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QR Code Classroom Implementation Guide

QR Code Classroom Implementation Guide
QR Codes (Quick Response Codes) are just barcodes. There is nothing fancy about them. Just like the grocery store clerk uses barcodes to look up the product and scan the price into the computer, your mobile device or computer can look up QR codes to: take you to a website, read some text, give you a phone number, or generate a text message. QR Codes are barcodes of information that hardlink the physical world with the online world. They are considered a form of simple augmented reality. QR Codes in the Classroom For the classroom teacher, they are valuable for three reasons: They can save us time.They can save paper.They provide a link to mobile devices that help students do their homework and follow along. This Post. Preparing the Teacher to Use QR Codes The first step of a teaching journey is to embark on learning it yourself. Step 1 Get Your Mobile Device Ready: Download a Free QR Code Reader Step 2: Get Your Computer Ready. You are ready. Common QR Code Problems Readers

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7 Tech Tools for Collaboration Remember when collaborating with your colleagues was limited to early morning meetings or an epically long professional day? Now technology has given us the power to connect on our own time, in dynamic new ways and with teacher friends from around the world. Here are some of our favorite tools for learning from one another, sharing best practices and growing as an educator along the way. 1. Twitter: If Facebook is for connecting with the friends you have in real life, Twitter is for connecting with the friends you wish you had. 50 QR code resources for the classroom As mobile learning and technology is more readily integrated within classroom settings, QR codes can be used as an interesting method to capture a student's attention and make lesson material more interactive. Quick response codes, also known as 'QR' codes, are simple, scannable images that are a form of barcode. By scanning a QR code image through a mobile device, information can be accessed including text, links, bookmarks and email addresses. In the classroom, QR codes can be used in a variety of ways -- from conducting treasure hunts to creating modern CVs. Below is a number of articles, tutorials and lesson plans designed to help educators. Articles and tips

Product review: Roxio Toast 11 Titanium 6/6/2011 By: by Carol S. Holzberg Christmas Greetings Exchange Project This project is for everyone. Teachers, classrooms and families in the #ccGlobal community. Create a Christmas greeting however you want to do it, e.g. animoto, glogster etcOnce the message is created, embed the URL for the message behind a QR Code. You can create a QR code here: are some examples of a Christmas story created in Animoto (by Liam’s son Calem as a grade 3 student) embedded in a QR code to give an idea of colourful QR codes. These can be seen on the Photos page of the Ning. Post a physical Christmas card to other #ccGlobal schools/folk participating and spread the goodwill this festive season.Follow the great discussion with more detailed instructions about it in the Ning here.Join the project by filling out some details in this Google Form: #ccGlobal members can be found in this Google Doc: is the list of folk to post the card with the included QR code.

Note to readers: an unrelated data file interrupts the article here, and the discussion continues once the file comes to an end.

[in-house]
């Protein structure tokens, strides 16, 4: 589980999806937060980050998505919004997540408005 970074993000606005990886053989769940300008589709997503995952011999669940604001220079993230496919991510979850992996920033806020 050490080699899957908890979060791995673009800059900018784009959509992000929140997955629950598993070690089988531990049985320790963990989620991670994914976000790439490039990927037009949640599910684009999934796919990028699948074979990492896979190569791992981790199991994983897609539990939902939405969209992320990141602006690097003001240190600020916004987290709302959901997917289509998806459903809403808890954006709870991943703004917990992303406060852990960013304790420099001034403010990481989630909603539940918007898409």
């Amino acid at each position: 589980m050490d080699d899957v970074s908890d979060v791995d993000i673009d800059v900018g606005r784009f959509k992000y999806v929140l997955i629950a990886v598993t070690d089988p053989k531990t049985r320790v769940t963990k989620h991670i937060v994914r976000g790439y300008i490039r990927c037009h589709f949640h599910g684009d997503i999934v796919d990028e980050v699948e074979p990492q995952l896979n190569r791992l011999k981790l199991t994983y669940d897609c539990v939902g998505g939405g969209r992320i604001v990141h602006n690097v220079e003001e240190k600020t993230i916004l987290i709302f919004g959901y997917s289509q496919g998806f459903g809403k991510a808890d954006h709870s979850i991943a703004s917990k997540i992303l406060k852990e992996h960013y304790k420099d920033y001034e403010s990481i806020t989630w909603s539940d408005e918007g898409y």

QR Codes In Education? Well I’ve just arrived home from an excellent holiday to Surfers Paradise Australia were I certainly let my hair down after an extremely busy first year of teaching in 2008. I think it was a really positive thing to have two weeks were I honestly forgot I was a teacher, it dawned on me as the plane landed back in Melbourne that I had some serious work to do to get prepared for the 2009 school year. Anyway while I was up in the super busy place of Surfer’s Paradise with its incredible amount of advertising, I kept running into QR (Quick Response) codes. So whats a QR code?

Using Gallery Walks for Revision and Reflection by Charity Allen and John Larmer One of the Eight Essential Elements of Project Based Learning is Revision and Reflection. This important element enables learners to improve their work through the use of feedback from multiple sources – peers, teacher, and expert. However, giving and receiving feedback from others can be tricky. It can take time, and the giver might not know how to frame his or her feedback, both in terms of content and tone. The receiver might take critical feedback personally, or be misled by feedback that is off-target in some way.